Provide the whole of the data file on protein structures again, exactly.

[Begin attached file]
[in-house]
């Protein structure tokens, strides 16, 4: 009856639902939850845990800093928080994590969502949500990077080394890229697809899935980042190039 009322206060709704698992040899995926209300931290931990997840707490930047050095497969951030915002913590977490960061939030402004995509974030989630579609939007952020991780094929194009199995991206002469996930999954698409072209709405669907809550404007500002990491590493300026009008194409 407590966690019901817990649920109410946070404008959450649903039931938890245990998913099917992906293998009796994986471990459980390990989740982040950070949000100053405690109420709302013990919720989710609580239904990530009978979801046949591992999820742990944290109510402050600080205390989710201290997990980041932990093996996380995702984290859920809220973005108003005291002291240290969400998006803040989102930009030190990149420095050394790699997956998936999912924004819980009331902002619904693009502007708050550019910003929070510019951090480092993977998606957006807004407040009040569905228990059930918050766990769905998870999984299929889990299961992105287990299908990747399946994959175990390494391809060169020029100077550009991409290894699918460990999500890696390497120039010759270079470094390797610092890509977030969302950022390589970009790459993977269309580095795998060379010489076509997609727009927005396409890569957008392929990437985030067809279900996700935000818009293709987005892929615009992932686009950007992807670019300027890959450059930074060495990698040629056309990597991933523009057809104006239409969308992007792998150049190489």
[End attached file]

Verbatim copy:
[in-house]
């Protein structure tokens, strides 16, 4: 009856639902939850845990800093928080994590969502949500990077080394890229697809899935980042190039 009322206060709704698992040899995926209300931290931990997840707490930047050095497969951030915002913590977490960061939030402004995509974030989630579609939007952020991780094929194009199995991206002469996930999954698409072209709405669907809550404007500002990491590493300026009008194409 407590966690019901817990649920109410946070404008959450649903039931938890245990998913099917992906293998009796994986471990459980390990989740982040950070949000100053405690109420709302013990919720989710609580239904990530009978979801046949591992999820742990944290109510402050600080205390989710201290997990980041932990093996996380995702984290859920809220973005108003005291002291240290969400998006803040989102930009030190990149420095050394790699997956998936999912924004819980009331902002619904693009502007708050550019910003929070510019951090480092993977998606957006807004407040009040569905228990059930918050766990769905998870999984299929889990299961992105287990299908990747399946994959175990390494391809060169020029100077550009991409290894699918460990999500890696390497120039010759270079470094390797610092890509977030969302950022390589970009790459993977269309580095795998060379010489076509997609727009927005396409890569957008392929990437985030067809279900996700935000818009293709987005892929615009992932686009950007992807670019300027890959450059930074060495990698040629056309990597991933523009057809104006239409969308992007792998150049190489």